• P2 - Heritage Places Conservation
  • P3 - Heritage Places Promotion and Public Support
  • P4 - Visitor Experience
  • P5 - Heritage Canals, Highways and Townsite Management
Promote sustainable travel practices

In 2017-18, Parks Canada will:

  • Continue to apply its Travel Directive and related policies to ensure the most efficient travel practices are pursued.
  • Promote green meeting practices by increasing videoconferencing facilities by 15% by March 2019 relative to March 2016 level.
  • Promote the creation of voluntary workplace Green Teams that will steward sustainable commuting and resource use.
Actions taken to reduce the amount of business travel or switch to less GHG intensive modes of transportation, for both business travels and commuting, will reduce GHG emissions.

Starting Point:

Number of videoconferencing facilities in fiscal year 2016–17 (base year): [72]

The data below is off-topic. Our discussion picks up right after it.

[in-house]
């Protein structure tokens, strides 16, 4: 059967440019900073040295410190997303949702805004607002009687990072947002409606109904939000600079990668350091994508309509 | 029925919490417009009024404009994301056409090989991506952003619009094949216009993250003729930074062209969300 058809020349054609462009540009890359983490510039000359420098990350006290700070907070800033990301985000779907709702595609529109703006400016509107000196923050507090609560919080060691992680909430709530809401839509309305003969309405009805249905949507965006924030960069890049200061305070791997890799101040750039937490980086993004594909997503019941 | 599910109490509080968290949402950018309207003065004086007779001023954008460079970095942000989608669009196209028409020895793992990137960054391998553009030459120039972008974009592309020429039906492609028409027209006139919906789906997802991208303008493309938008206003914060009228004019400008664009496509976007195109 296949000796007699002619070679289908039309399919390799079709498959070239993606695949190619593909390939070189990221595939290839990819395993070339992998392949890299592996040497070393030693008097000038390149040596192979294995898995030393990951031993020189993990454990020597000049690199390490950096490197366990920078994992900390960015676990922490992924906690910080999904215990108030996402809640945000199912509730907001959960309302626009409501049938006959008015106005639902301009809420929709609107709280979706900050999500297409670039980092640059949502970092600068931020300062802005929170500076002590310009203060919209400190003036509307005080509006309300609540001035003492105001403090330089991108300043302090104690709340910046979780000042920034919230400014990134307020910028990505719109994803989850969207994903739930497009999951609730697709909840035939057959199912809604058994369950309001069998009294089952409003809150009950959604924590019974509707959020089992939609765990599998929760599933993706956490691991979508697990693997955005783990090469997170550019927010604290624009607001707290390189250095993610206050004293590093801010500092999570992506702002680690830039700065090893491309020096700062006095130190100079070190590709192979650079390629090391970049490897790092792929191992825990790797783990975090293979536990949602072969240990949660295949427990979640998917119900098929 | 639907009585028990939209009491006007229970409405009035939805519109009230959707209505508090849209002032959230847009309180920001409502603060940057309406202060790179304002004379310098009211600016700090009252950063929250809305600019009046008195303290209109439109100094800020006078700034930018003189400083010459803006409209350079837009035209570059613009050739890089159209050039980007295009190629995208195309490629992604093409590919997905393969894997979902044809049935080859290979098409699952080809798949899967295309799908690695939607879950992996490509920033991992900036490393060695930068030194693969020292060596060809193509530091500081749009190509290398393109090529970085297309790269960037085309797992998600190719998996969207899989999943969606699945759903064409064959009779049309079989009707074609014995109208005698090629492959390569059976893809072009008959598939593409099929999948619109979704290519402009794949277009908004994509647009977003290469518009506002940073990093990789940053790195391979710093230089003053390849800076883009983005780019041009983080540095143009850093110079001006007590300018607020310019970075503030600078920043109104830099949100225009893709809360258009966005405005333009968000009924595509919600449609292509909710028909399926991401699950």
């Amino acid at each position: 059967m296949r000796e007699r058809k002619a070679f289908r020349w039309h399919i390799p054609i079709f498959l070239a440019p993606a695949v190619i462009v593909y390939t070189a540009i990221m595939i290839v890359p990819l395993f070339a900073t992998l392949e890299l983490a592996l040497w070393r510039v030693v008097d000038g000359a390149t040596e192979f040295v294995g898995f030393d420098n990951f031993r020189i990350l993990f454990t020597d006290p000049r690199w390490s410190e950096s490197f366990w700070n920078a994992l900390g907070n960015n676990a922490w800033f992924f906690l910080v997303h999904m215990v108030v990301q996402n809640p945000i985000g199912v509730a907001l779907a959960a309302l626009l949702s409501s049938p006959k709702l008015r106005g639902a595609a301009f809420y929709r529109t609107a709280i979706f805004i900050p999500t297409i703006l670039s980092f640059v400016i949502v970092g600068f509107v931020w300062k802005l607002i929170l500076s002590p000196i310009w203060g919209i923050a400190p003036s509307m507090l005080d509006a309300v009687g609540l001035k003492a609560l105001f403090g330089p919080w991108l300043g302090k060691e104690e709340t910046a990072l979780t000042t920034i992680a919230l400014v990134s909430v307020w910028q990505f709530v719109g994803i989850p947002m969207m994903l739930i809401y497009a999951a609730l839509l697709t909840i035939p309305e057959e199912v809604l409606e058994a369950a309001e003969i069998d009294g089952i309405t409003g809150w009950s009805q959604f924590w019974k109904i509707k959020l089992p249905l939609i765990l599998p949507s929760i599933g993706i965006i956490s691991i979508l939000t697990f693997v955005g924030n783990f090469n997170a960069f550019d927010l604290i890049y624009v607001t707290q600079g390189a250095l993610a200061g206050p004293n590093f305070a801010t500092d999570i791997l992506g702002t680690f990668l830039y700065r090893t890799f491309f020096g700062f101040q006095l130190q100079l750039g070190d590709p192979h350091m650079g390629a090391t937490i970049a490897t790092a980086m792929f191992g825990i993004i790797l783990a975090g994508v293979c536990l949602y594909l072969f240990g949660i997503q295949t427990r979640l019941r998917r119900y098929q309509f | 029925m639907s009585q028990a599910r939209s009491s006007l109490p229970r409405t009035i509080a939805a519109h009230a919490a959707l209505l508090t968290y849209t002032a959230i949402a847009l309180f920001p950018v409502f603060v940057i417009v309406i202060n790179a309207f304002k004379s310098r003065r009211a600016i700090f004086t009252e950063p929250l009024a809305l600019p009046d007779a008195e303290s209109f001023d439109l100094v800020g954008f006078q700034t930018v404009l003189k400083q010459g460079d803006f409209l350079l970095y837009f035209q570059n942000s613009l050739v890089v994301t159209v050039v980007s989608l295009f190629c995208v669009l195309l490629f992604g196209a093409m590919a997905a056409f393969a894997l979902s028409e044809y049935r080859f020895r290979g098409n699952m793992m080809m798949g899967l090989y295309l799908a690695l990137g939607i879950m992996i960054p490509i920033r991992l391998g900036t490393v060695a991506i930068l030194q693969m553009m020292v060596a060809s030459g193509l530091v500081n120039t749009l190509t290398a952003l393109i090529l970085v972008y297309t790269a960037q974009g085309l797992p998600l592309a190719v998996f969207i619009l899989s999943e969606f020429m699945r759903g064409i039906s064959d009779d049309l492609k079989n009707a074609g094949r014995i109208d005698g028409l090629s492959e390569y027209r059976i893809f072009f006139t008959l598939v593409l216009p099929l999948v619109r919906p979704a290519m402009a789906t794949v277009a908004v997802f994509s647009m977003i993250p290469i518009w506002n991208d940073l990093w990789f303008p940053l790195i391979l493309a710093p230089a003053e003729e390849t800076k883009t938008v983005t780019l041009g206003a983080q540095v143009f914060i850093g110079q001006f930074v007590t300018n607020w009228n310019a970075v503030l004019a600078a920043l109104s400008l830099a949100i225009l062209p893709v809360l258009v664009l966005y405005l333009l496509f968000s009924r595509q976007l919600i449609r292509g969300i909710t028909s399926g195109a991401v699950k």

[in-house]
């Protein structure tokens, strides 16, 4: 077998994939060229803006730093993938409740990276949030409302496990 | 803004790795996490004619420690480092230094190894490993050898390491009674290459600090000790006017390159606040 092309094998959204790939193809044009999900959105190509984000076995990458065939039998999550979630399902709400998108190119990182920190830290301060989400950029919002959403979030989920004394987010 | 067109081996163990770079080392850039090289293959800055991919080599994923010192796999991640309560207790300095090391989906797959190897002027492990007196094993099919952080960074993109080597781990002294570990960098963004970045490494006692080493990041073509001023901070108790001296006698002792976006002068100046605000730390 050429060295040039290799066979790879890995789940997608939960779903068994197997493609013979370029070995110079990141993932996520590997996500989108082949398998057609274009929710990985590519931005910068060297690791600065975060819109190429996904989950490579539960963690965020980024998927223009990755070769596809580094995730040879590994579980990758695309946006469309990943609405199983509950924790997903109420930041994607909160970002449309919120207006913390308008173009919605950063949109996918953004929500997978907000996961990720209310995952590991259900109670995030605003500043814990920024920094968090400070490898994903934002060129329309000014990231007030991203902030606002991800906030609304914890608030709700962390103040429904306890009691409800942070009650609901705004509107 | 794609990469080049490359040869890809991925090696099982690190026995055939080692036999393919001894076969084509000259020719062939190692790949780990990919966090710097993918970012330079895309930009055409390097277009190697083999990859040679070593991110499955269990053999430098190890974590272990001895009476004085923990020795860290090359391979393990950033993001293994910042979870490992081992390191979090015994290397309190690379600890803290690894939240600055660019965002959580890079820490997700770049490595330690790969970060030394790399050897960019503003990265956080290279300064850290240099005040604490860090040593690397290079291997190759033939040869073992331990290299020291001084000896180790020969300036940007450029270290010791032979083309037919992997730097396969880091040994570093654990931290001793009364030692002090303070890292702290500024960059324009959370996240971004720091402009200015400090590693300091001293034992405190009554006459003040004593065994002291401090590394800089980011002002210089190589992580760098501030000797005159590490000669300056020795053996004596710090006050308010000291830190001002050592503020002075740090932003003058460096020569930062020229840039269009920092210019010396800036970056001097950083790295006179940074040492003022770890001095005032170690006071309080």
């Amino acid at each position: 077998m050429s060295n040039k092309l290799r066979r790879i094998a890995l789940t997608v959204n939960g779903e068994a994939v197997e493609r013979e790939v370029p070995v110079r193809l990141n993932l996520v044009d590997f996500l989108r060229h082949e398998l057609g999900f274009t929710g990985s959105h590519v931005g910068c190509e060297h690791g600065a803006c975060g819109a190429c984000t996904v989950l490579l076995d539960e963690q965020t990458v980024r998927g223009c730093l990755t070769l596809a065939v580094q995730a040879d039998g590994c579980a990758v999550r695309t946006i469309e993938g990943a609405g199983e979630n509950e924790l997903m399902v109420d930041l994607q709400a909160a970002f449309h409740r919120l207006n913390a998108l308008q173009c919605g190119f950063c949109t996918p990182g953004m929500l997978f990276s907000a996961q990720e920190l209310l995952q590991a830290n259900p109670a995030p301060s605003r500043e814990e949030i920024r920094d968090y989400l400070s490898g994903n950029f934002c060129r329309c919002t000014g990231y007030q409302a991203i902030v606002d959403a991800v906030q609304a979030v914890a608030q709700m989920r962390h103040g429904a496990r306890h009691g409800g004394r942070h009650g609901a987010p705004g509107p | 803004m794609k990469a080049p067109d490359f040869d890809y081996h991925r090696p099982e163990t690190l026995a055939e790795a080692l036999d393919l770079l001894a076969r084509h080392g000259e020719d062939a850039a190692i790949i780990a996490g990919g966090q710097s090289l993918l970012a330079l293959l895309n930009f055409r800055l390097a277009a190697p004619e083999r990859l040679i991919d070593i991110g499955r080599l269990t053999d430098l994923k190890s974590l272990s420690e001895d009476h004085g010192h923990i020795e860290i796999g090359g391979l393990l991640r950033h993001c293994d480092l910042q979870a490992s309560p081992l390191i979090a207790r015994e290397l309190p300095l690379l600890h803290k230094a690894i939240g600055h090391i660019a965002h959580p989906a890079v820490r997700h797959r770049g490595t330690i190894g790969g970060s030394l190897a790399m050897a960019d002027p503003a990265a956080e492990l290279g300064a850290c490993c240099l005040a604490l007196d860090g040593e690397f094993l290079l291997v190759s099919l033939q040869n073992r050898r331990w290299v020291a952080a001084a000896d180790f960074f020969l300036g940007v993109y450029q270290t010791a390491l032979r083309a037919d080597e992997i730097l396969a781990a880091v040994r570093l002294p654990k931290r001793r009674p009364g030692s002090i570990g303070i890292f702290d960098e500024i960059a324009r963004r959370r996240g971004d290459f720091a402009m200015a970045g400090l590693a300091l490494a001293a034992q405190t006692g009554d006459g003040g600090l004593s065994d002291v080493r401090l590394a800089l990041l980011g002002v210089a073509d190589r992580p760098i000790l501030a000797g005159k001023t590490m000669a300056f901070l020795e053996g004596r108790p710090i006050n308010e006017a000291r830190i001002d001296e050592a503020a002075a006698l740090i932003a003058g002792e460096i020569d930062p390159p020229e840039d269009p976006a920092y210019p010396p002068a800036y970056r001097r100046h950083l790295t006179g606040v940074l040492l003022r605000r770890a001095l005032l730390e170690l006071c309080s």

Number of voluntary workplace Green Teams in fiscal year 2016–17 (base year): [2]

Performance indicator:

  • Percentage change in videoconferencing facilities.
  • Percentage change in the number of voluntary orkplace Green Teams.

Internal Services

  • P1 - Heritage Places Establishment
  • P2 - Heritage Places Conservation
  • P3 - Heritage Places Promotion and Public Support
  • P4 - Visitor Experience
  • P5 - Heritage Canals, Highways and Townsite Management
Understand climate change impacts and build resilience

In 2017-18, Parks Canada will:

  • Continue to identify, assess, prioritize and take action to address climate change risks across the Agency's areas of responsibility.
  • Undertake site-specific climate change adaptation workshops to develop provisional climate change adaptation plans for at least 8 PCA heritage sites, as the start of a multi-year program.